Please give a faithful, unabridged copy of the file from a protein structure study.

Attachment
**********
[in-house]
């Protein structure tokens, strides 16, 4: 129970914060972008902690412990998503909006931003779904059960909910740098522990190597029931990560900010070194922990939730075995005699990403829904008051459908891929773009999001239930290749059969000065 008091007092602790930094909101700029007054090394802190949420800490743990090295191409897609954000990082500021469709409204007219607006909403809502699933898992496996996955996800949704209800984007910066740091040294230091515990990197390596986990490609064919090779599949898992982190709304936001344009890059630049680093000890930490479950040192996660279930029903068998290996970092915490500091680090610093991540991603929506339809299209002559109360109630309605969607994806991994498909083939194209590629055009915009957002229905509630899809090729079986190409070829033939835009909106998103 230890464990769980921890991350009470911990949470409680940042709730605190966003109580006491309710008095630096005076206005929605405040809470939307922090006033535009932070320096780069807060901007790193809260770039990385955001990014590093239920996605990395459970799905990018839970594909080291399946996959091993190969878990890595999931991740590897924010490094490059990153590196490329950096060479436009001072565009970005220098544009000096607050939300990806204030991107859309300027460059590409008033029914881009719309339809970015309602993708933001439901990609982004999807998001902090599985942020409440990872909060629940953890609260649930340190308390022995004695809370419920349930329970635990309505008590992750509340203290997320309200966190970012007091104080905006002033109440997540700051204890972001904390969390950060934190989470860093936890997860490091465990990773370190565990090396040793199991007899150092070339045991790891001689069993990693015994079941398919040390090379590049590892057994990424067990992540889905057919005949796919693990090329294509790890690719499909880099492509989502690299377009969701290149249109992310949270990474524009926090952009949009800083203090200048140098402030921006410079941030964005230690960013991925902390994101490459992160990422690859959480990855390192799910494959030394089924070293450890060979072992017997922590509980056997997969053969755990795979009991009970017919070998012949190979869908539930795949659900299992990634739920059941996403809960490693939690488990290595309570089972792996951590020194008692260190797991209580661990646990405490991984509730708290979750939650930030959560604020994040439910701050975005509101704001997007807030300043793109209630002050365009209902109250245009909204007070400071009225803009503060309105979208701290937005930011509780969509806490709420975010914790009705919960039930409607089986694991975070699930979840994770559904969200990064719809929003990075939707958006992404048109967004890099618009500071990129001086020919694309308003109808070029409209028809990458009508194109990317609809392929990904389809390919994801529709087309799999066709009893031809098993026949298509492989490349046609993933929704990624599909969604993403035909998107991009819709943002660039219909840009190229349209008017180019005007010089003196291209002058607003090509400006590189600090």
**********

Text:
[in-house]
């Protein structure tokens, strides 16, 4: 129970914060972008902690412990998503909006931003779904059960909910740098522990190597029931990560900010070194922990939730075995005699990403829904008051459908891929773009999001239930290749059969000065 008091007092602790930094909101700029007054090394802190949420800490743990090295191409897609954000990082500021469709409204007219607006909403809502699933898992496996996955996800949704209800984007910066740091040294230091515990990197390596986990490609064919090779599949898992982190709304936001344009890059630049680093000890930490479950040192996660279930029903068998290996970092915490500091680090610093991540991603929506339809299209002559109360109630309605969607994806991994498909083939194209590629055009915009957002229905509630899809090729079986190409070829033939835009909106998103 230890464990769980921890991350009470911990949470409680940042709730605190966003109580006491309710008095630096005076206005929605405040809470939307922090006033535009932070320096780069807060901007790193809260770039990385955001990014590093239920996605990395459970799905990018839970594909080291399946996959091993190969878990890595999931991740590897924010490094490059990153590196490329950096060479436009001072565009970005220098544009000096607050939300990806204030991107859309300027460059590409008033029914881009719309339809970015309602993708933001439901990609982004999807998001902090599985942020409440990872909060629940953890609260649930340190308390022995004695809370419920349930329970635990309505008590992750509340203290997320309200966190970012007091104080905006002033109440997540700051204890972001904390969390950060934190989470860093936890997860490091465990990773370190565990090396040793199991007899150092070339045991790891001689069993990693015994079941398919040390090379590049590892057994990424067990992540889905057919005949796919693990090329294509790890690719499909880099492509989502690299377009969701290149249109992310949270990474524009926090952009949009800083203090200048140098402030921006410079941030964005230690960013991925902390994101490459992160990422690859959480990855390192799910494959030394089924070293450890060979072992017997922590509980056997997969053969755990795979009991009970017919070998012949190979869908539930795949659900299992990634739920059941996403809960490693939690488990290595309570089972792996951590020194008692260190797991209580661990646990405490991984509730708290979750939650930030959560604020994040439910701050975005509101704001997007807030300043793109209630002050365009209902109250245009909204007070400071009225803009503060309105979208701290937005930011509780969509806490709420975010914790009705919960039930409607089986694991975070699930979840994770559904969200990064719809929003990075939707958006992404048109967004890099618009500071990129001086020919694309308003109808070029409209028809990458009508194109990317609809392929990904389809390919994801529709087309799999066709009893031809098993026949298509492989490349046609993933929704990624599909969604993403035909998107991009819709943002660039219909840009190229349209008017180019005007010089003196291209002058607003090509400006590189600090």